In his 2009 debut “Bad Day to Go Fishing” and 2014’s “Mr. Kaplan,” both Uruguay Oscar submissions, Alvaro Brechner, Uruguayan but Madrid-based, has charted characters’ battle for dignity. Captured here in a trailer, “La noche de 12 años” (A Twelve-Year Night) – which world premieres in Venice Horizons, plays San Sebastian’s Horizontes Latinos – retains the focus, but delivers a dramatically new context: the true-life-inspired 12-year incarceration in solitary confinement from 1972 of Jose “Pepe” Mujica, under Uruguay’s military dictatorship. Mujica went on to become an exemplary president of Uruguay, never sought revenge on his captors. A survival drama and an existentialist thriller, “A Twelve-Year Night” is a paean to the resilience of the human spirit.

“A 12-Year Night” is inspired by an interview-memoir written by Mujica’s fellow prisoners, Mauricio Rosencof and Eleuterio Fernández Huidobro. What was the key to the adaptation?
These men lived in total isolation. They couldn’t tell the difference between night and day or what month it was, aside from the heat or cold of night and day, summer and winter. For me, that constant mental confusion was the most important thing to transmit. We started from that source, but our work entailed almost four years of investigation and interviews.

What was your key aim when making the film?
My intention was to show the mental universe of people who were robbed of everything that makes them human, and everything they do to maintain themselves as human beings.

What saved them?
I asked them the same question. Mujica told me: “How do we know what we are capable of if we’re not placed in the worst circumstances?” I asked him what can be done to endure such a situation and he told me that put through that extreme situation, man tries to survive however he can. They had immense mental fortitude with which they could find relief and entertainment through thought, the only space which nobody but them could breach.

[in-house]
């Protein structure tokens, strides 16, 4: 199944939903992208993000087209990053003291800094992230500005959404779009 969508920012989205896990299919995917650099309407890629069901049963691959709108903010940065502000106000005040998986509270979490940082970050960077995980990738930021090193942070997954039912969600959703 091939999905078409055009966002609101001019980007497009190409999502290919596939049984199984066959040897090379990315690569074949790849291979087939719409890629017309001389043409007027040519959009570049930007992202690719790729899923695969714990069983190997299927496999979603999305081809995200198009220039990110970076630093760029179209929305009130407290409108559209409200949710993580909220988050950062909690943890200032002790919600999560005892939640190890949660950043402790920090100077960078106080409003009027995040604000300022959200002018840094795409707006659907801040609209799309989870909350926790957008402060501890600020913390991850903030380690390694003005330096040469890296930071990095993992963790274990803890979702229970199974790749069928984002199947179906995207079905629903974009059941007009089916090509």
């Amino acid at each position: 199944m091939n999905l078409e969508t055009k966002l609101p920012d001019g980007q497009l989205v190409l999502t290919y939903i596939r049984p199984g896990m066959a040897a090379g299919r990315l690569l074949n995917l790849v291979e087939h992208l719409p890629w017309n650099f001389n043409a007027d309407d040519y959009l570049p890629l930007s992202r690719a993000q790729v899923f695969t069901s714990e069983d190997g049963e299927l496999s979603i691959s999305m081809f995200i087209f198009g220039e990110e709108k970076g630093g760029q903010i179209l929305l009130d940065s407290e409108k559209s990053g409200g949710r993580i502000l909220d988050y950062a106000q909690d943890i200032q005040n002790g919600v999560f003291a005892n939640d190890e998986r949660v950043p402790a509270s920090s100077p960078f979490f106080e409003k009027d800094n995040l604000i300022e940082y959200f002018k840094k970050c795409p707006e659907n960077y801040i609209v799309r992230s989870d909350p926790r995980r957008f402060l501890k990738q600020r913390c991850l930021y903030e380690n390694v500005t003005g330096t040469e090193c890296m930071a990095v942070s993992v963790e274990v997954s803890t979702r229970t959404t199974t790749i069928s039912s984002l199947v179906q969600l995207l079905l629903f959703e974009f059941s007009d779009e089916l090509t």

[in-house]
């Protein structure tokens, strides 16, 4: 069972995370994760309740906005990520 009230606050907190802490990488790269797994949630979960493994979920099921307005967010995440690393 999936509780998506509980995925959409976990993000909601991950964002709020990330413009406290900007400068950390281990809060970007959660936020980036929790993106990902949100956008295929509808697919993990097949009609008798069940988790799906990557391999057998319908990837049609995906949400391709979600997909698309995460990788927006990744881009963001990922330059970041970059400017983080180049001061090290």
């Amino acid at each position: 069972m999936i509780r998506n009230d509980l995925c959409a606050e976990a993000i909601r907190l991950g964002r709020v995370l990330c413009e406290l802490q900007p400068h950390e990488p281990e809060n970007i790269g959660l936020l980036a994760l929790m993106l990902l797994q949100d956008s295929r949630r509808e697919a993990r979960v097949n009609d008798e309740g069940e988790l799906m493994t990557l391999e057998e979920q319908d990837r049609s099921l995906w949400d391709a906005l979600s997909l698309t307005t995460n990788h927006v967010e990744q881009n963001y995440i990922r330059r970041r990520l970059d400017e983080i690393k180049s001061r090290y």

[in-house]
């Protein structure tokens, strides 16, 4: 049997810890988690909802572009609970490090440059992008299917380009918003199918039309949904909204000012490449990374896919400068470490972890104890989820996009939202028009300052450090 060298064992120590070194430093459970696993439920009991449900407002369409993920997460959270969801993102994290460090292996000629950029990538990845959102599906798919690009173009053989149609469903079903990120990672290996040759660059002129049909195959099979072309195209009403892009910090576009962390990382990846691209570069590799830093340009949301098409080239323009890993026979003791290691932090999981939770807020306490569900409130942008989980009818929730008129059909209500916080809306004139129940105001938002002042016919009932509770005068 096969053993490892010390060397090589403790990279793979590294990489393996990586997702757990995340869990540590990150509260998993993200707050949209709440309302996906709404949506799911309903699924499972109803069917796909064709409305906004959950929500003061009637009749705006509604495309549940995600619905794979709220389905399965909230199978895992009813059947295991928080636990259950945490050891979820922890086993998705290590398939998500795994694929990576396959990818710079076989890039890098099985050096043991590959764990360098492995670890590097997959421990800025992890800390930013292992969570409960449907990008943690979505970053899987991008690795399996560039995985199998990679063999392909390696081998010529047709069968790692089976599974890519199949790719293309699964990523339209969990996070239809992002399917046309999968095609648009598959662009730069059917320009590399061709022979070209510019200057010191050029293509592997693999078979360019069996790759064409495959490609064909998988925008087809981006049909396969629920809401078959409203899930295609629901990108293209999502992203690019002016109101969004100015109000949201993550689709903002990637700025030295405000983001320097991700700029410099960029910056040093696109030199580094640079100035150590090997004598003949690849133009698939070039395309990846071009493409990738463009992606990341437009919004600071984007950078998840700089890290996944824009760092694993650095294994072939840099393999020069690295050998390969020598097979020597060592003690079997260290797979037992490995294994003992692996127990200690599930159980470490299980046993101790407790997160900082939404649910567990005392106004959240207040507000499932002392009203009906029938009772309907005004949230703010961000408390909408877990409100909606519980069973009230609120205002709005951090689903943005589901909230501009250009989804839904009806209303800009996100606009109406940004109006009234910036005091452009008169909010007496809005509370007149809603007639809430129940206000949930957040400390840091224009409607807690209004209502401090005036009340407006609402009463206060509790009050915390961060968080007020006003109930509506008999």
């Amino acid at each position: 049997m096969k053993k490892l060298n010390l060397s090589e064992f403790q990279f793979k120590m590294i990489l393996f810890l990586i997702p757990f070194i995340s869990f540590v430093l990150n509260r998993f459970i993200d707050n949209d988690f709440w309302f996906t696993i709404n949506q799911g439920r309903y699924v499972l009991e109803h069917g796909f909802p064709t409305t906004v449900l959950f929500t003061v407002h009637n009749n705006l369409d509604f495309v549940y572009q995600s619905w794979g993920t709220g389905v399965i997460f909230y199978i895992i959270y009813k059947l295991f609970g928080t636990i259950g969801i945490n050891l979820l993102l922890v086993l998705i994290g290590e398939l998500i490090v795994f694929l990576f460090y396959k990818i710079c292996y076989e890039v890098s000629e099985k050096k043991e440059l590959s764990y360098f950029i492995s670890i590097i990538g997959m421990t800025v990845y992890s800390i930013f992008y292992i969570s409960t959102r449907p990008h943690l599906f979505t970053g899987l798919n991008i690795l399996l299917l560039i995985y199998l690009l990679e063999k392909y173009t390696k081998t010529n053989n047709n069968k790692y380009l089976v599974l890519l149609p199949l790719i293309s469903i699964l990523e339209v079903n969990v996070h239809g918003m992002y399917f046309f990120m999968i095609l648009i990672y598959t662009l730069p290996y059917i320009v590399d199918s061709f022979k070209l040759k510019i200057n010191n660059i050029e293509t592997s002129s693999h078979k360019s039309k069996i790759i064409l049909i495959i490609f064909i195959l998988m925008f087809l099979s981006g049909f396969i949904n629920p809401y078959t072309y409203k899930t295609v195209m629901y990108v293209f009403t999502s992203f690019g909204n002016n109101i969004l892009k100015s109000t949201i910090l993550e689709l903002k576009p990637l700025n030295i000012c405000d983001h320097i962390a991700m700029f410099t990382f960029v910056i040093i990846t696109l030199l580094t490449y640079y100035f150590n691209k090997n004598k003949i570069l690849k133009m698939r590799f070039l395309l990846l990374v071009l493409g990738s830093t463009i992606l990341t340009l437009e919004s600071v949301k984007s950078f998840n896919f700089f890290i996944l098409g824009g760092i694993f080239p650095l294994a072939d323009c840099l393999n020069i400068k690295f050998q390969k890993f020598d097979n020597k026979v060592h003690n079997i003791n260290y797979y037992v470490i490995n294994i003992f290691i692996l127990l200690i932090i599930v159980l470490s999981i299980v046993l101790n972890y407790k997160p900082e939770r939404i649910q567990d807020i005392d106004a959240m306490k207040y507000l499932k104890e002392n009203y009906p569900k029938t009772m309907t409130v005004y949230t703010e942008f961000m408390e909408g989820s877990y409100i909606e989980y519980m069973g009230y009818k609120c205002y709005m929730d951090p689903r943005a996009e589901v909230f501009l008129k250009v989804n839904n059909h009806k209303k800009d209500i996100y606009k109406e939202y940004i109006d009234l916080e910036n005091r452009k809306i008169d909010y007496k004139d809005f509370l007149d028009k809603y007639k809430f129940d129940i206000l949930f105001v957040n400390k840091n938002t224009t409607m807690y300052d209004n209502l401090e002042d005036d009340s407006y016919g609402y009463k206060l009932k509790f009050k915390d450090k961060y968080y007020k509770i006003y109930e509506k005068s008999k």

There’s something very stoic that allowed them salvation; something that also characterized Mujica’s presidential tenure. He told me one day: “I would not be who I am if it wasn’t for that time I spent being myself.”

That need to find the essential, I believe, was what helped them survive. And not only survive, but the way in which they did it — with no thought of vengeance.

What visual approach did you take to stress this intimate survival tale?
For me, it was essential that the visuals were “dirty,” that they came from the gut. In the end it is a difficult film, but the violence is buried. There’s no aesthetic recreation of violence. Here, it’s about depicting another kind of darkness. I wanted the camera to seem as confused as the characters. The camera is in a privileged place, but doesn’t know what’s going to happen.

What were main difficulties in representing total isolation?

It was less important to me to describe how those years were than, within the dramatic limits of cinematography, get as close as possible to the experiential. I met with psychologists and physiologists, to investigate life in isolation— which still exists. The problem is when our senses start to fail and you don’t have the horizon as a reference. The brain starts to unravel.

It’s not a prison movie…

No, it’s not. Two things are always present in a prison movie: the intent of escape; the recreation of a micro-society within the penitentiary. None of this happens here. It’s a film about descent into the depths of inner hell.

How should a viewer approach the film?
With the desire to go on a journey, not to be a tourist. It’s a film about the miracle of being human. As a viewer and a director, for me the only worthwhile films are those that try to explore the human condition.